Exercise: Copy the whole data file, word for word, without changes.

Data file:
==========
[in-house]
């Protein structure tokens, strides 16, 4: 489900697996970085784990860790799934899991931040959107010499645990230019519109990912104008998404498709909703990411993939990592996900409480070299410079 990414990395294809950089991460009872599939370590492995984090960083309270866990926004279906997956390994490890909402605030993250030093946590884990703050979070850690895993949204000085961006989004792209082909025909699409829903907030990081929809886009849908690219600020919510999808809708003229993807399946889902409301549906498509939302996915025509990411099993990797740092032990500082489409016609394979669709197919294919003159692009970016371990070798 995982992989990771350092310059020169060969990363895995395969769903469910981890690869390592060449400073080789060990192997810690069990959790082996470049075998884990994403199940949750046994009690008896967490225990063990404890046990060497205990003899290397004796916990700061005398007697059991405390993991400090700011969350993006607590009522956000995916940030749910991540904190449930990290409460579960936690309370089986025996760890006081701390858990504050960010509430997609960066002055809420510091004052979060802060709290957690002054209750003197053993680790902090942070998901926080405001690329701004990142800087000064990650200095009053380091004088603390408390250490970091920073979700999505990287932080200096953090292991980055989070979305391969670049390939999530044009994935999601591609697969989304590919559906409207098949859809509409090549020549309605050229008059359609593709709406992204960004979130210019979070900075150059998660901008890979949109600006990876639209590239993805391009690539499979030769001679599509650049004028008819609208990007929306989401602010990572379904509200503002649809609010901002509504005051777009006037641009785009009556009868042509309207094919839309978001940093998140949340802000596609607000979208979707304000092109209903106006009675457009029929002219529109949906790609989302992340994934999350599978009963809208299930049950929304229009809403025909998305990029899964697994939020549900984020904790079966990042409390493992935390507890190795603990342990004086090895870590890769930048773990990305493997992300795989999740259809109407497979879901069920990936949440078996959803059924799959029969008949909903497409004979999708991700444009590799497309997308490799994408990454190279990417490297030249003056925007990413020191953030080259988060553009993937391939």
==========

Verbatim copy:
[in-house]
């Protein structure tokens, strides 16, 4: 489900697996970085784990860790799934899991931040959107010499645990230019519109990912104008998404498709909703990411993939990592996900409480070299410079 990414990395294809950089991460009872599939370590492995984090960083309270866990926004279906997956390994490890909402605030993250030093946590884990703050979070850690895993949204000085961006989004792209082909025909699409829903907030990081929809886009849908690219600020919510999808809708003229993807399946889902409301549906498509939302996915025509990411099993990797740092032990500082489409016609394979669709197919294919003159692009970016371990070798 995982992989990771350092310059020169060969990363895995395969769903469910981890690869390592060449400073080789060990192997810690069990959790082996470049075998884990994403199940949750046994009690008896967490225990063990404890046990060497205990003899290397004796916990700061005398007697059991405390993991400090700011969350993006607590009522956000995916940030749910991540904190449930990290409460579960936690309370089986025996760890006081701390858990504050960010509430997609960066002055809420510091004052979060802060709290957690002054209750003197053993680790902090942070998901926080405001690329701004990142800087000064990650200095009053380091004088603390408390250490970091920073979700999505990287932080200096953090292991980055989070979305391969670049390939999530044009994935999601591609697969989304590919559906409207098949859809509409090549020549309605050229008059359609593709709406992204960004979130210019979070900075150059998660901008890979949109600006990876639209590239993805391009690539499979030769001679599509650049004028008819609208990007929306989401602010990572379904509200503002649809609010901002509504005051777009006037641009785009009556009868042509309207094919839309978001940093998140949340802000596609607000979208979707304000092109209903106006009675457009029929002219529109949906790609989302992340994934999350599978009963809208299930049950929304229009809403025909998305990029899964697994939020549900984020904790079966990042409390493992935390507890190795603990342990004086090895870590890769930048773990990305493997992300795989999740259809109407497979879901069920990936949440078996959803059924799959029969008949909903497409004979999708991700444009590799497309997308490799994408990454190279990417490297030249003056925007990413020191953030080259988060553009993937391939």